WAKEFIELD — On a sweltering Friday evening, Edward J. Markey walked briskly through a half-empty playground, extending a hand to a few parents as they watched their children romp. “Can I say hello? I’m Congressman Markey. Can I say hello?” he said. He spent only a few seconds with each and did not pause to reminisce with a young mother who said she knew Markey and was from Malden, his hometown.
“Great,” he said, without delving into their shared connection. “So I’d ask for your help,” he said, and moved on. “The election is in 25 days.”
But Markey’s reserve melted away when he spotted a white van emblazoned with decals for Choco Tacos and Cherry Explosions.
“Oh, an ice cream truck!” he exclaimed, as he recalled his college days slinging Beatle Bars and Fudgsicles from a nearly identical truck. “That’s unbelievable. I drove this for four years. Do you have a juice stick?” he said, bounding up to the window.
Markey, the Democratic nominee for Senate, is leading in the polls; has raised more money than his Republican opponent, Gabriel E. Gomez; and, perhaps most importantly, is buoyed by a formidable machine powered by hundreds of loyal activists.
What has been perhaps the biggest reach for Markey in the campaign is connecting with voters, an art he has not practiced seriously in nearly 40 years. Widely criticized for not getting out on the trail enough, his campaign has made an effort to show that he wants to engage with the public in open, unscripted settings. Still, those outings highlight the challenge facing the courtly, quiet congressman, who seems more comfortable talking about telecommunications policy than standing outside a supermarket, casually schmoozing with voters worried about gas prices.
Although he can show warmth and is unfailingly polite, he appears most at ease when he is on a stage speaking about his legislative accomplishments. In that setting, the Democrat who has spent decades making speeches on the House floor emerges as a confident and passionate advocate for his beliefs. But when forced to push beyond the realm of policy into the personal and unpredictable, another, often diffident Markey emerges.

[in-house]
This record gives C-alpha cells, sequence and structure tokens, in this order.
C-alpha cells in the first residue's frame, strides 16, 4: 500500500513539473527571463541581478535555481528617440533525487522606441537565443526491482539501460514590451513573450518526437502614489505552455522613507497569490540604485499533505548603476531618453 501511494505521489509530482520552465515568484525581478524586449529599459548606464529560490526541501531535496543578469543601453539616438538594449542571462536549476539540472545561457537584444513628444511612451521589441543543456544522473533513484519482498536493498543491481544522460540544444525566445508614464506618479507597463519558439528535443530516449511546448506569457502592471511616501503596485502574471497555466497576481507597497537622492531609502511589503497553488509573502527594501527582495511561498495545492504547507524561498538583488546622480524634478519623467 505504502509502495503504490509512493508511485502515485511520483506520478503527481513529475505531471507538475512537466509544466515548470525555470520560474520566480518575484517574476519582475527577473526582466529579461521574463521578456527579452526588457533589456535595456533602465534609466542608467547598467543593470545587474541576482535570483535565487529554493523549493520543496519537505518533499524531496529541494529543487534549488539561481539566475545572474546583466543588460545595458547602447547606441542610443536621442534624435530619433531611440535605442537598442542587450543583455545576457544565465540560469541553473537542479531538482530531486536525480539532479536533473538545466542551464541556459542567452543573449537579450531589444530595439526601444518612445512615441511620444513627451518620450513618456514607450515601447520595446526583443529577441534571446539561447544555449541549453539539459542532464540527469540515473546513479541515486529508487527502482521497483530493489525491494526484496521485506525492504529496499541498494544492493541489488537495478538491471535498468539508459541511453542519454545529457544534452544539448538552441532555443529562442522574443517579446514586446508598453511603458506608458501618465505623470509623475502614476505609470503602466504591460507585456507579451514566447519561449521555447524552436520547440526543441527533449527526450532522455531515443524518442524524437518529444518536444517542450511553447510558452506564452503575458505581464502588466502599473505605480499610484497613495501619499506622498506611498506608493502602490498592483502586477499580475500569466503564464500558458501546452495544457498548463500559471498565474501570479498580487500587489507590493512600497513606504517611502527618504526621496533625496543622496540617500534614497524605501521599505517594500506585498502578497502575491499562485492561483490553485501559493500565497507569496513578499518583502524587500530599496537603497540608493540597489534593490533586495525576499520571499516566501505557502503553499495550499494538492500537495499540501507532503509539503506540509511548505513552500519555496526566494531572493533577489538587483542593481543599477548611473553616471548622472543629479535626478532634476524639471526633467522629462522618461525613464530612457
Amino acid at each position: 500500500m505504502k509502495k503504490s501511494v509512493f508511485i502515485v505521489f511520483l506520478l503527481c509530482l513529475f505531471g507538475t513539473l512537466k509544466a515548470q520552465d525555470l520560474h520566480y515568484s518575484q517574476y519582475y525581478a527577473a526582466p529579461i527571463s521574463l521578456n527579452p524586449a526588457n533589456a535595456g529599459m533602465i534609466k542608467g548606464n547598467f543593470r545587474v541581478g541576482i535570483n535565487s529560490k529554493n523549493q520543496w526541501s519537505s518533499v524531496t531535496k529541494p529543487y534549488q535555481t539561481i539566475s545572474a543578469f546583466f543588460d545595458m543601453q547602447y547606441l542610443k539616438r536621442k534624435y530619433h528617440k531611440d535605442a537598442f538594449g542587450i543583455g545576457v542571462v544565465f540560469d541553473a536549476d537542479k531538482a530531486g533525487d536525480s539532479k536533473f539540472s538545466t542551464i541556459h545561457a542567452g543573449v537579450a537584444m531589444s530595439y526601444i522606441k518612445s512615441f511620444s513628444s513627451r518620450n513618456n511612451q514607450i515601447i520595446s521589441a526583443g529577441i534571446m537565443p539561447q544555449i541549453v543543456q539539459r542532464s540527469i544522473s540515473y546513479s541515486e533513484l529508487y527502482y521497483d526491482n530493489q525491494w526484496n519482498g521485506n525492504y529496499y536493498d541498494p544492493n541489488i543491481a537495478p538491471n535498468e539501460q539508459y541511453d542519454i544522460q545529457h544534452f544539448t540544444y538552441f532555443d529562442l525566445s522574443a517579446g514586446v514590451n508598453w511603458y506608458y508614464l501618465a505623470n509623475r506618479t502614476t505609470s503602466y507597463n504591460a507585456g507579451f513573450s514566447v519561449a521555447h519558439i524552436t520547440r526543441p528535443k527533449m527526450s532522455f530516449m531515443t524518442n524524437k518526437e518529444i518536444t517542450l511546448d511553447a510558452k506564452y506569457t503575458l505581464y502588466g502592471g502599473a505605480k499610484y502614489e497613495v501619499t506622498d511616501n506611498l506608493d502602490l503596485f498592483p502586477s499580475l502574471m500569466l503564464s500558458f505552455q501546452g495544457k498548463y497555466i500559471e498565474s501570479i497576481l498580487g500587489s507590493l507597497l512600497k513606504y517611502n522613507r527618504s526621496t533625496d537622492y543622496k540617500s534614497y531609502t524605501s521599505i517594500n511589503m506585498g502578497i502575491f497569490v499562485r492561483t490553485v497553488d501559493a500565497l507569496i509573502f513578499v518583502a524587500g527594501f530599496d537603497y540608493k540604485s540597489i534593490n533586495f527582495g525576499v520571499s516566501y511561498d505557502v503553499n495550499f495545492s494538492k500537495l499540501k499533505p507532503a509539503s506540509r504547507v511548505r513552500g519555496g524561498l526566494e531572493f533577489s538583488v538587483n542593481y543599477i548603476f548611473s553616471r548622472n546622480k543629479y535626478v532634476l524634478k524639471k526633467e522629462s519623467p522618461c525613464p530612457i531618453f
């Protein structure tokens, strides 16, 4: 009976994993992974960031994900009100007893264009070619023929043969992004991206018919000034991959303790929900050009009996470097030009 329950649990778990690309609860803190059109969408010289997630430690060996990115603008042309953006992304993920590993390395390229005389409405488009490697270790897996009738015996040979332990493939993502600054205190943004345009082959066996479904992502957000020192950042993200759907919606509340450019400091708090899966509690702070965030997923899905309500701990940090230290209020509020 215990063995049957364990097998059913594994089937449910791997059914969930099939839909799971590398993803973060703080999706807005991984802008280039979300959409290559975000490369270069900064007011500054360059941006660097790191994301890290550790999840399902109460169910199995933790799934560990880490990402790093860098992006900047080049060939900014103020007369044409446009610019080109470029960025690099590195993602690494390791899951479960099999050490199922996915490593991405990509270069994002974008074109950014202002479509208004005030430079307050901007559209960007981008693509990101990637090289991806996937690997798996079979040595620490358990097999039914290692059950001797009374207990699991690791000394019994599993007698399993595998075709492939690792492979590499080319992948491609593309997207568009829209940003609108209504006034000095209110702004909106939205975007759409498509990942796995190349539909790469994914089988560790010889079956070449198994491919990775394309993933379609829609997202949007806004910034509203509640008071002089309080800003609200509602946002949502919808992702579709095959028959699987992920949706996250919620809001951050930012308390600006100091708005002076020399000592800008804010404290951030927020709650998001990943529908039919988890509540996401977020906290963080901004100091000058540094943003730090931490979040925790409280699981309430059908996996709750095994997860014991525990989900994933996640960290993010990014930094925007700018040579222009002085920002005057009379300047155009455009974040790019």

That reticence underscores the Markey campaign’s desire to keep the race focused on policy issues. If the election turns on image and charisma, Democrats worry the congressman could lose votes to Gomez, whose campaign has tried to emphasize his relatability.
Markey can be outgoing in the right places, particularly when he is out of the media glare. He was in his element at a candidates’ forum on issues affecting people with disabilities held at the Perkins School for the Blind in Watertown. Gomez had sent a representative, a Republican activist who spent most of her time discussing Gomez’s support for a line-item veto and term limits rather than issues that directly affect the disabled.
When Markey took the stage, he was greeted with applause.
He paid homage to Anne Sullivan, who taught Helen Keller at Perkins in the late 19th century, and then reached into his 37-year record to cite law after law he has supported to help the disabled. Most of those measures involved technology, his particular area of interest. There was the 1990 Americans with Disabilities Act, a 1998 law that ensured that telephones work with hearing aids, and a 2010 law he coauthored that means “if you miss ‘Mad Men,’ you can watch it on your laptop with captions,” he said.
His voice rising, Markey declared, “I came here because my philosophy, my reason for being in public office, is actually embodied by these laws.”
His remarks were frequently interrupted by applause, and after he stepped off the stage, students and staff with canes and guide dogs came up to greet him. Many knew the congressman from his work on the 2010 law that made it easier for the blind and deaf to access the Internet.
“You’re the champions. You’re the warriors,” he said, hugging Kim Charlson, the director of the Perkins Library.